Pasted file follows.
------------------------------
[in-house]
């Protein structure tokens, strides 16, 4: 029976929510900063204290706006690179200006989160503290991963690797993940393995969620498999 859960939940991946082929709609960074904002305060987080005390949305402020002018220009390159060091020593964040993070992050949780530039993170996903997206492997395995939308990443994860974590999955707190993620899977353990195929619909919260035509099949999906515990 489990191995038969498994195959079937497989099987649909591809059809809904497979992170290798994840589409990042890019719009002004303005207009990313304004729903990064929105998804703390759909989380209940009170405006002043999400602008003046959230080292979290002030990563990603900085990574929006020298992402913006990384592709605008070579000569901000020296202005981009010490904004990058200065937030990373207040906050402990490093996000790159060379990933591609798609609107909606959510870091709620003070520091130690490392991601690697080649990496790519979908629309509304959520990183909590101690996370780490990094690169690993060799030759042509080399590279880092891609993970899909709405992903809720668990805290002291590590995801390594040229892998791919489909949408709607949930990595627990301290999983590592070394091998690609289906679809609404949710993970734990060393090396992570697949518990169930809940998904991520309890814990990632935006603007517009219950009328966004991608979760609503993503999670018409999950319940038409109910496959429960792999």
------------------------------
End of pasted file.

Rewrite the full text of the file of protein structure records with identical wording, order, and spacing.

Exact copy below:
[in-house]
């Protein structure tokens, strides 16, 4: 029976929510900063204290706006690179200006989160503290991963690797993940393995969620498999 859960939940991946082929709609960074904002305060987080005390949305402020002018220009390159060091020593964040993070992050949780530039993170996903997206492997395995939308990443994860974590999955707190993620899977353990195929619909919260035509099949999906515990 489990191995038969498994195959079937497989099987649909591809059809809904497979992170290798994840589409990042890019719009002004303005207009990313304004729903990064929105998804703390759909989380209940009170405006002043999400602008003046959230080292979290002030990563990603900085990574929006020298992402913006990384592709605008070579000569901000020296202005981009010490904004990058200065937030990373207040906050402990490093996000790159060379990933591609798609609107909606959510870091709620003070520091130690490392991601690697080649990496790519979908629309509304959520990183909590101690996370780490990094690169690993060799030759042509080399590279880092891609993970899909709405992903809720668990805290002291590590995801390594040229892998791919489909949408709607949930990595627990301290999983590592070394091998690609289906679809609404949710993970734990060393090396992570697949518990169930809940998904991520309890814990990632935006603007517009219950009328966004991608979760609503993503999670018409999950319940038409109910496959429960792999």